A rare treat in an Oxfordshire country garden...
Independent 25 July 2000
He wrote over 15 operas, and a lament for Marie Antoinette; his sister was the Emperor's favourite, and Mozart's Susanna. He was dead by 33. Bampton Classical Opera was bound to fall for Stephen Storace. Over the years Jeremy Gray has made a speciality of reviving rare 18th century fare amid the topiary of an Oxfordshire country garden.
What with bats, swallows and swifts, they could have made a bid for Storace's The Haunted Tower (1789, of all years), or The Pirates (l792). But this summer, going one better, they served up a Lorenzo da Ponte double. For the version of The Comedy of Errors (Gli Equivoci), an uncannily clever, sly adaptation of the Roman Comedy-steeped Shakespeare play about the shenanigans of two pairs of Grecian twins, was by none other than the librettist of Mozart's crowning trilogy.
We should thank Joseph II. Gli Equivoci was an imperial commission, issued in 1786, the year Figaro hit the stage. It's impossible not to recognise in the ensembles - duets, double trios, quartets of varying components, septets - countless echoes of the brilliant Mozartian egg da Ponte had just laid.
What's more, Storace (whether or not Mozart gave him "lessons"; more relevant is the numerous beers they shared) was not just a superbly fluent Mozart parodist, but arguably a master in his own right. His orchestration only intermittently makes the leap - flutes in Euphemio of Syracuse's wooing aria, lulling pizzicato strings for Adriana's bizarrely melting "Scottish" song, swooshes of Stadler clarinet). He lacks, as yet, Mozart's decorative and obbligato brilliance. But the ensemble writing, including a couple of "amazed" quartets that make early Verdi seem old hat, a stunning Figaro-like extended close to Act I, and a bonanza finale that knocks spots off A Funny Thing Happened on the Way to the Forum, left one gasping.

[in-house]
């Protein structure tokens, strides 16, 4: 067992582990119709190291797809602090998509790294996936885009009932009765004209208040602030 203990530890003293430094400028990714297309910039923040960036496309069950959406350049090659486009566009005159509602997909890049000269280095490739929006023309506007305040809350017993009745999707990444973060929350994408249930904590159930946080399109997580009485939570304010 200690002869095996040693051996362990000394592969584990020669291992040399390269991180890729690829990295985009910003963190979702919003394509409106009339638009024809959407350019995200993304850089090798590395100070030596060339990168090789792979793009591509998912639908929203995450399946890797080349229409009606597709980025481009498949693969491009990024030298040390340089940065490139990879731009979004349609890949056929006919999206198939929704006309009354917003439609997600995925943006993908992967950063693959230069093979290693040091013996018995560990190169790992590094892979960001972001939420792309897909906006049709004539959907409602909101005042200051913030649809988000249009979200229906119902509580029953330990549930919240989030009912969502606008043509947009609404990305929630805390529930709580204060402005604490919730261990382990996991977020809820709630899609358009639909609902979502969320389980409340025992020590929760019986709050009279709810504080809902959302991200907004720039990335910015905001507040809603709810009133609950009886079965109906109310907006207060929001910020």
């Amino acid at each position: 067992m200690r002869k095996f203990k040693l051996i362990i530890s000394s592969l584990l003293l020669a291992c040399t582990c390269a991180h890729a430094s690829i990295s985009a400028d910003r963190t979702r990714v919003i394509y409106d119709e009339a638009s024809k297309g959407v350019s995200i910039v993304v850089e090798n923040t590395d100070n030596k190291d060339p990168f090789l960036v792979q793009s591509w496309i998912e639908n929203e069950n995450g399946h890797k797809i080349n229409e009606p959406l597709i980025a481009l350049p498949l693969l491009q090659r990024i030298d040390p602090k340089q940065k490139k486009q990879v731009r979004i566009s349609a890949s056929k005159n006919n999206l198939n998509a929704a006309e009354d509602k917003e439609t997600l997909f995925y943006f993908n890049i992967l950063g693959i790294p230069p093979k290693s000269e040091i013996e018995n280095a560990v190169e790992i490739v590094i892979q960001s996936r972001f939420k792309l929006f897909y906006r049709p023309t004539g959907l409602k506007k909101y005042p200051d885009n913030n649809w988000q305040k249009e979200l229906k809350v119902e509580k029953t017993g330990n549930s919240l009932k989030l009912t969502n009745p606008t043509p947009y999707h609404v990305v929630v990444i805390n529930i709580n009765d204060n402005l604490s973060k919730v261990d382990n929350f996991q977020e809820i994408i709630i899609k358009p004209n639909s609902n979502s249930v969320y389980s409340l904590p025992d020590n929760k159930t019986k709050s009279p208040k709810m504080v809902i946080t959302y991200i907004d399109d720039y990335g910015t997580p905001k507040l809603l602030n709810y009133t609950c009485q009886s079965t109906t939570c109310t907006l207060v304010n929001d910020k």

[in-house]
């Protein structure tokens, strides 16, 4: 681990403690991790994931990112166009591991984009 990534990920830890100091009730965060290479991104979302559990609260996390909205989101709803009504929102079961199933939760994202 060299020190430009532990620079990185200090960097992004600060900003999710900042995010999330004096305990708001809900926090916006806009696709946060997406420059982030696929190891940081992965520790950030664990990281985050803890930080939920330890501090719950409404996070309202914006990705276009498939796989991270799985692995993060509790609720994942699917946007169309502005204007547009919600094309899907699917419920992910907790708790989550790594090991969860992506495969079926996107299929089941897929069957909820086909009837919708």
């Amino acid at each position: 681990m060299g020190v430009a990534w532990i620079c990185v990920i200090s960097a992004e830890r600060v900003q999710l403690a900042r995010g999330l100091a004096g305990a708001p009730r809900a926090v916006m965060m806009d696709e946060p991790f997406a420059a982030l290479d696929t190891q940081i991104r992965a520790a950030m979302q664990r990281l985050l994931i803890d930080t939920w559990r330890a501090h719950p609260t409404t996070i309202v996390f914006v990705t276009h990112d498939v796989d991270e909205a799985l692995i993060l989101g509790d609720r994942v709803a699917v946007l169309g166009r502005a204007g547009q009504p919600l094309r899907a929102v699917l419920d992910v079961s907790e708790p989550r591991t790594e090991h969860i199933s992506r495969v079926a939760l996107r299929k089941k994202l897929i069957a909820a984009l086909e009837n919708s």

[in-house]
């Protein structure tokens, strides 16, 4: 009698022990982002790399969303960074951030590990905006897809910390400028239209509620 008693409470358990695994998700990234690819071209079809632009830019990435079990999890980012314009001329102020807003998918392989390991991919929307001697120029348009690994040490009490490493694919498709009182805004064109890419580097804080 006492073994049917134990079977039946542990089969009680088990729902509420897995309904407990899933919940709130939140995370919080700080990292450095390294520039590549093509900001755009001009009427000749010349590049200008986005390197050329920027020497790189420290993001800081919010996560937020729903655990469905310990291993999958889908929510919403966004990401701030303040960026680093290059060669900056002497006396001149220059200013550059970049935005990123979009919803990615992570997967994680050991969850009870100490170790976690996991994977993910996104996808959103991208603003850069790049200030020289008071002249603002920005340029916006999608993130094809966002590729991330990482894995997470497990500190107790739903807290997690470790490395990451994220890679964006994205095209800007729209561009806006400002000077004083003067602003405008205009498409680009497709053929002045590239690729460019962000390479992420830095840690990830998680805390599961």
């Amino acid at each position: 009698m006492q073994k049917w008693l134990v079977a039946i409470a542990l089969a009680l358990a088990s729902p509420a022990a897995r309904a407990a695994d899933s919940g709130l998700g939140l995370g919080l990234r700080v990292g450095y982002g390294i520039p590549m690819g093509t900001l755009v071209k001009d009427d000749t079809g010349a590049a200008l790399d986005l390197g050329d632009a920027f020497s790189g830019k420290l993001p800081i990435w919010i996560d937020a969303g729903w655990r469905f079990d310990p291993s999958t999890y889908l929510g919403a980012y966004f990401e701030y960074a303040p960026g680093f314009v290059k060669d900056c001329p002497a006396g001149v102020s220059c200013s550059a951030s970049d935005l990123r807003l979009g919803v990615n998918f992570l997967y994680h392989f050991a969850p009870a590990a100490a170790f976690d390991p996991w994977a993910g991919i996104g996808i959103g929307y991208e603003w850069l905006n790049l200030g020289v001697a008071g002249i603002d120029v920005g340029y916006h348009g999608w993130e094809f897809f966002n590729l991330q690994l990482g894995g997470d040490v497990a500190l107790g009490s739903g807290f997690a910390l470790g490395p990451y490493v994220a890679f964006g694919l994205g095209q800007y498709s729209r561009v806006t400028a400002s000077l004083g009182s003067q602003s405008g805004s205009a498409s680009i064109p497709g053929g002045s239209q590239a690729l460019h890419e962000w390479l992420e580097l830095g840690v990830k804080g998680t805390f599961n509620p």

Bampton productions have improved by miles. There was one Achilles heel: the string playing on the first night - aargh! Contrast their Cosi (also da Ponte) a few nights earlier, inspiredly clearly staged by Robert Bateman in an outside apse of Westonbirt School, Tetbury - a superb opera setting. Everything went right : Simon Over's overall shaping, some beautifully responsive continuo and top-notch upper strings and woodwind matched an equally lucid sextet, topped by Cato Fordham's Ferrando.
But if the strings creaked for Gli Equivoci, the comedy didn't let up. The mock-oriental set (Laura Ashley had a hand in it) appealed; more importantly, it was ingeniously used. Gray shrewdly contrived exactly the kind of visual variety and zip Shakespeare's original demands, yet always so as to abet the dramatic impact of Storace's vital score.
Both (baritone) Dromios shone vocally: Ephesus (Thomas Guthrie) like a fleeting oriental flibbertigibbet, Syracuse (Mark Saberton) in da Ponte's poignantly devised reunion with his own lost offspring (here, daughter). Amanda Pitt's torn Luciana tugged the heartstrings; tenor Benjamin Hulett's Syracusan Antipholus (da Ponte renames them Euphemio), Nicholas Merryweather's Angelo (da Ponte doubles him with Dr.Pinch: the snaky results were achingly funny), Catherine Hamilton's flummoxed Adriana and Henry Herford's Solomonian Solinus were pick of the voices. But my, does this music - especially in Arthur Jacobs's Sams-like pithy translation - cry out to be recorded.